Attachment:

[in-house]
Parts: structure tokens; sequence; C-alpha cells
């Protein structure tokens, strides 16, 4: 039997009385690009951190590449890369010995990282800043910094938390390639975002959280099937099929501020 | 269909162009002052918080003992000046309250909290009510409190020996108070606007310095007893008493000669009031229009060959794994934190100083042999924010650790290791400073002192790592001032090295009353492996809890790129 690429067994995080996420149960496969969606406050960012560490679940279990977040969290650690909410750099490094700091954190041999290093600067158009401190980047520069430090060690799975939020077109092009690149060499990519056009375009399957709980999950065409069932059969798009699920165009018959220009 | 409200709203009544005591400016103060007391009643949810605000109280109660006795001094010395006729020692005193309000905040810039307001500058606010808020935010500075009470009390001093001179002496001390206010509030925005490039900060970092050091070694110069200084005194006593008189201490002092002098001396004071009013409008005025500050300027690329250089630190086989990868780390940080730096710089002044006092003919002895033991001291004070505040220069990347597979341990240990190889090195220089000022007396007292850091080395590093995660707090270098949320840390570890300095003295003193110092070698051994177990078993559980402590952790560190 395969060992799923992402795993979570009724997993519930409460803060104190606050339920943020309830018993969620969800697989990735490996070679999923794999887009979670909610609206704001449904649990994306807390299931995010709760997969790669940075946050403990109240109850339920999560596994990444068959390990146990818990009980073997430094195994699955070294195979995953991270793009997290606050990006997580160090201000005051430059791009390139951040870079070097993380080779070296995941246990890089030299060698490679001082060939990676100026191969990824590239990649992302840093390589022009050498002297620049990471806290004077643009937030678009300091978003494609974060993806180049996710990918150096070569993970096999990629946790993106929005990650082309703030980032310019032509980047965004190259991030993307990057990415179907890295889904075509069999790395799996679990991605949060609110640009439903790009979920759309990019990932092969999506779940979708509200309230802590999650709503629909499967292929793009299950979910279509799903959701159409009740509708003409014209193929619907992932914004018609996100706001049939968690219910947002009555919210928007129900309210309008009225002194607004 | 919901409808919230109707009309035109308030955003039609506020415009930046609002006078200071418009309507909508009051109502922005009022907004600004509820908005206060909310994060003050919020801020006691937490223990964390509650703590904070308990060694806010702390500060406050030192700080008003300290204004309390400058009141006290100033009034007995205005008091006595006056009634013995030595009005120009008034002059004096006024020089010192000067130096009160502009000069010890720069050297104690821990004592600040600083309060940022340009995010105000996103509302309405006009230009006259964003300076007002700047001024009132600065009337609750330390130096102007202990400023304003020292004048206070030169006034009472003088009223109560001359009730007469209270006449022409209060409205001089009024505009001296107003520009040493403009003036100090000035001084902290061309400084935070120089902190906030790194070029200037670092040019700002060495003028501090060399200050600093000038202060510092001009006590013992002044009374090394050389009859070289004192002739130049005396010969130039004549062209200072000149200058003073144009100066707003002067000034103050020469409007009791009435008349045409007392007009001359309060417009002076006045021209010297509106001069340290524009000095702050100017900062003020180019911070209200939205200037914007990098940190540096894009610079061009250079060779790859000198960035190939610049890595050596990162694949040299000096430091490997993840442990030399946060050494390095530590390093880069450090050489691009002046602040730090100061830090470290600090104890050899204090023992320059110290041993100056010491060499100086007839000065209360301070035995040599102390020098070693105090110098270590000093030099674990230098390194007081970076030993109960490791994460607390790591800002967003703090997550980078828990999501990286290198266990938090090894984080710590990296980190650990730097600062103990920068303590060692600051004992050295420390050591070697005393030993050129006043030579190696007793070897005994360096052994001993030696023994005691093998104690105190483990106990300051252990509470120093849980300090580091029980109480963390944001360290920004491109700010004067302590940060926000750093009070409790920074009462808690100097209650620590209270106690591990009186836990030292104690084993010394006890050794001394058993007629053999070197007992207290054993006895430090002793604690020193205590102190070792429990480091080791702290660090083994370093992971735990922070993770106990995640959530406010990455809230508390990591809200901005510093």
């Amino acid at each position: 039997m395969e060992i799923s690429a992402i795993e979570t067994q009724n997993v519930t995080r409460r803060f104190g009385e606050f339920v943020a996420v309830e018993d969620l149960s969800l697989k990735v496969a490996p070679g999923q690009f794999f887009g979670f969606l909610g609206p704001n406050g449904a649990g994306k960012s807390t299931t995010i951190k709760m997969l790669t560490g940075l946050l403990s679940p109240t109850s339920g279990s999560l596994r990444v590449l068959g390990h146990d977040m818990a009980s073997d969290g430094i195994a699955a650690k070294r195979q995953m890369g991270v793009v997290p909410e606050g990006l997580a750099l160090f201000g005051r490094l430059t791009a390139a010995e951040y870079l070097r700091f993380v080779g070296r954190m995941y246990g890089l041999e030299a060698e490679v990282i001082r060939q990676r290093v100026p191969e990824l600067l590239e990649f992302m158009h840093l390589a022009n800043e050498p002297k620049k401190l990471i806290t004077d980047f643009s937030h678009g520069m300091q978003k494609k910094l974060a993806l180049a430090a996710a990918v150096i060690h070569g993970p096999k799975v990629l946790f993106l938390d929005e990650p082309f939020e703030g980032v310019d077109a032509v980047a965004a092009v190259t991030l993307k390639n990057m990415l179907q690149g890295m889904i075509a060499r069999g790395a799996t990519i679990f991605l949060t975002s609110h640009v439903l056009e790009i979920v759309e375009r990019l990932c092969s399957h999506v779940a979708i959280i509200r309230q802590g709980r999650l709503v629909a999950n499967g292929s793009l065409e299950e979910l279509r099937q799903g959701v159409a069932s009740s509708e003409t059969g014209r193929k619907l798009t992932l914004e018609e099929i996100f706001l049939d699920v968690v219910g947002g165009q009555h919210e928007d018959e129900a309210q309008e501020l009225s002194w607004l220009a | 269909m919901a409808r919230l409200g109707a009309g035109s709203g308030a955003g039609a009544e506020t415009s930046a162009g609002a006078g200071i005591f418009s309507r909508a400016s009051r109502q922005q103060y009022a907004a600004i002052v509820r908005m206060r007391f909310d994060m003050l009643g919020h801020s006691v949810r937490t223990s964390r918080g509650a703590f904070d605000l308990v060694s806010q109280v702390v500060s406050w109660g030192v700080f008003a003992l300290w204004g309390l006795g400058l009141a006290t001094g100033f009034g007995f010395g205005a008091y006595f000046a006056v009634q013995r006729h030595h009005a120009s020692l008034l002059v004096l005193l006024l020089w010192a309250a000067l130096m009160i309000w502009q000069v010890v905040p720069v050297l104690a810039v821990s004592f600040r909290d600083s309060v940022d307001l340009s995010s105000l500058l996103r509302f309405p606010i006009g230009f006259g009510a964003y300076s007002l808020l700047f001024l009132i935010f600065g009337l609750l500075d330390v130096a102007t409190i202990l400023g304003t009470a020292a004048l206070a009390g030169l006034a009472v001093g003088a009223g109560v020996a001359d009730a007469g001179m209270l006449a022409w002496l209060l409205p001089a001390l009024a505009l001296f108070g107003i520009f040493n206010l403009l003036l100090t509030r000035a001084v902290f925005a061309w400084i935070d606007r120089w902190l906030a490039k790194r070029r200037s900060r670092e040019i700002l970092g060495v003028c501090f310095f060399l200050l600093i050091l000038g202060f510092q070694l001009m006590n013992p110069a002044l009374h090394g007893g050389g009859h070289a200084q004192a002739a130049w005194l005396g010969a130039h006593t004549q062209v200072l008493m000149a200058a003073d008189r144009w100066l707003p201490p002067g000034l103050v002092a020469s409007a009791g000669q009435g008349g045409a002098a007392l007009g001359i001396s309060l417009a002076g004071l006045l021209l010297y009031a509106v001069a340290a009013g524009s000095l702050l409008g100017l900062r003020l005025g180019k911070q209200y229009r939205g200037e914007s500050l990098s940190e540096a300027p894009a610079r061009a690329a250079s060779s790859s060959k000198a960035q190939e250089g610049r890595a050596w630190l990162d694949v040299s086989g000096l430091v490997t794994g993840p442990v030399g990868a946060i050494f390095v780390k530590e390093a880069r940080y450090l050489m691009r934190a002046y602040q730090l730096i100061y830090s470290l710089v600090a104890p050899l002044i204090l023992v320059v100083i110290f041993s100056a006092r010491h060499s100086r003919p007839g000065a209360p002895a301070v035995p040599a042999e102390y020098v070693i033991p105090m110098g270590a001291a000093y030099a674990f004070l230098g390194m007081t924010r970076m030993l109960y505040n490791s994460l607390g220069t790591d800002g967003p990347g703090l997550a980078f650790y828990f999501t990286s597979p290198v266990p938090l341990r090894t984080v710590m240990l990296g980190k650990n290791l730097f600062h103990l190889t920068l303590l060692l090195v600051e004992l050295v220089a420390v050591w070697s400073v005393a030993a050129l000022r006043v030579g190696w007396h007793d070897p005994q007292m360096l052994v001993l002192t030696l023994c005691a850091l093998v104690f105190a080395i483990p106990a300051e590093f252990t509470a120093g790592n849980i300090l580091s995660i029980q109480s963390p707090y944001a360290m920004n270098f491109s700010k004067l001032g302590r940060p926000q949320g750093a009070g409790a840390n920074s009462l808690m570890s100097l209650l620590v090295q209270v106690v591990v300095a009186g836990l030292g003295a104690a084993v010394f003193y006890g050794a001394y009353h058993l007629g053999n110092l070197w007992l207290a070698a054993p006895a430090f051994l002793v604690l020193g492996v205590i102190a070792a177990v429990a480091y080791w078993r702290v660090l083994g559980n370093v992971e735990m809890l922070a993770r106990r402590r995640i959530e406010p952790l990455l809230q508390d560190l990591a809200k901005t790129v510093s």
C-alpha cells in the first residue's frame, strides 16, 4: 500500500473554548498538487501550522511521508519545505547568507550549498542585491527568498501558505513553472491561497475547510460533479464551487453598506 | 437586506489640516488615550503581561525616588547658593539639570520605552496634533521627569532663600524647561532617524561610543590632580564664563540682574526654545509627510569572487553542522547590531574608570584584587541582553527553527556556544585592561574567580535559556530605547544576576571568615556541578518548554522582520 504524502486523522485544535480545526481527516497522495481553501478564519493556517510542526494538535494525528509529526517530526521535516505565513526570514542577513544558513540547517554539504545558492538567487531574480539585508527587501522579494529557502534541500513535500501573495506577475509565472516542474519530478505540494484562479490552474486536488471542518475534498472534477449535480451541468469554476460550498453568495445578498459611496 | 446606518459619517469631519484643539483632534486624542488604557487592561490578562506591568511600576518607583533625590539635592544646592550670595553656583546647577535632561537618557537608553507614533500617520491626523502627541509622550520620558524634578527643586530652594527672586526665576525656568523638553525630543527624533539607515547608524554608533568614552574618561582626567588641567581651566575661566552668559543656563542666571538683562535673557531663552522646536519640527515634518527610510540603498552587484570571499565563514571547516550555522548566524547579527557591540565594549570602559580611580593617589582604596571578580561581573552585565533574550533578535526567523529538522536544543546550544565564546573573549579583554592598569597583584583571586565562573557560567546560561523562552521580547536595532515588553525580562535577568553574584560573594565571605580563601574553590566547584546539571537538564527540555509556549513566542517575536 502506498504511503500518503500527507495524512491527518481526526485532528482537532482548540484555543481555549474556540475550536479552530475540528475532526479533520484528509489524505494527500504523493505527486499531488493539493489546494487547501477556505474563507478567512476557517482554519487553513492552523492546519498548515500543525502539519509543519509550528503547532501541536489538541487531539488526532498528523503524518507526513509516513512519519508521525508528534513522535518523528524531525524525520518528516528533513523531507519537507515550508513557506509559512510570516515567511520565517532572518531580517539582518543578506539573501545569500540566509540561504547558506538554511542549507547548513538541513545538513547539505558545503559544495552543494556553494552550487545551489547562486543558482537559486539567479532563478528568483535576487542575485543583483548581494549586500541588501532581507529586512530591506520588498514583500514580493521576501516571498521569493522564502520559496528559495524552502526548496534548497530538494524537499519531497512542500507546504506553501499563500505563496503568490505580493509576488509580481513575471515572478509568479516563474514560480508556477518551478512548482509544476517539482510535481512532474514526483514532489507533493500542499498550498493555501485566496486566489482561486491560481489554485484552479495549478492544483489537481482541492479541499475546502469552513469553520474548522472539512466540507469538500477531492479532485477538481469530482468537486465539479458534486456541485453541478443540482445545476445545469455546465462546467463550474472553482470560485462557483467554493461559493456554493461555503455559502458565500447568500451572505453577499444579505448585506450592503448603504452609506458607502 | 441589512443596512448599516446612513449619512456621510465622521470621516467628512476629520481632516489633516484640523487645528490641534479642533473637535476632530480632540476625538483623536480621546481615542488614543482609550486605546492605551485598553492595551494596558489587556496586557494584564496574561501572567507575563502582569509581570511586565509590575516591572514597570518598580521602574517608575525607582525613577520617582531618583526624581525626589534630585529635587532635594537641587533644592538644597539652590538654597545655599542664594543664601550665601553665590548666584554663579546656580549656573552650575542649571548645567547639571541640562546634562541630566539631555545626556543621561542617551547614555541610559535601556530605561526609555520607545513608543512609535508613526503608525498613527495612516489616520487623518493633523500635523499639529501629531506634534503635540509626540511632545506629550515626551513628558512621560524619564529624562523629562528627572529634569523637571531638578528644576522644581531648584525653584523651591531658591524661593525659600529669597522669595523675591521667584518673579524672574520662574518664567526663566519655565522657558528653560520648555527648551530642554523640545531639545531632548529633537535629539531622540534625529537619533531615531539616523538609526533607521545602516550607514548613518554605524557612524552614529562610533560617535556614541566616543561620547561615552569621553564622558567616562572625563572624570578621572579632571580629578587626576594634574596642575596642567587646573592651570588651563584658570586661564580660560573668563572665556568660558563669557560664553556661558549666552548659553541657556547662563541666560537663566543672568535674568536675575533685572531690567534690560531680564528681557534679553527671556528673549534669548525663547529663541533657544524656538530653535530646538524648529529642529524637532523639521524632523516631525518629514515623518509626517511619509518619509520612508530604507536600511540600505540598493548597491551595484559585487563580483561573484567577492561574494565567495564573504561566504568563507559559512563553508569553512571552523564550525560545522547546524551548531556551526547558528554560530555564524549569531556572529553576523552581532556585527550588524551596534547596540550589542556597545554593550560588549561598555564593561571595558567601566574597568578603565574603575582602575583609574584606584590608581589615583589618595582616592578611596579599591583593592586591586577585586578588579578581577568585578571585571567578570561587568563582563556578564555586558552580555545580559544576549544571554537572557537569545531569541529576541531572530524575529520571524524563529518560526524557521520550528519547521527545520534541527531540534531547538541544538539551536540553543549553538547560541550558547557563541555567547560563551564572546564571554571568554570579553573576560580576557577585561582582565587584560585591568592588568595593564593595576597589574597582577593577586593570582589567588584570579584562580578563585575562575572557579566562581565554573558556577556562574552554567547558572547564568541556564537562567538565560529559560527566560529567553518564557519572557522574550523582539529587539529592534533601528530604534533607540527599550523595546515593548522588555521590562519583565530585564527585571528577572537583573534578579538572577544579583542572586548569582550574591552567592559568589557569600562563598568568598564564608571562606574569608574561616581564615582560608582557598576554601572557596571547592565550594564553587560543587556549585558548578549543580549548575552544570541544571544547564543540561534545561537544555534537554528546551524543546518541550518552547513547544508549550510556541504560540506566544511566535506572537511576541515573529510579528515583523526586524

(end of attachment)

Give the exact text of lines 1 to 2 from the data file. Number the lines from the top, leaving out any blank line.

[in-house]
Parts: structure tokens; sequence; C-alpha cells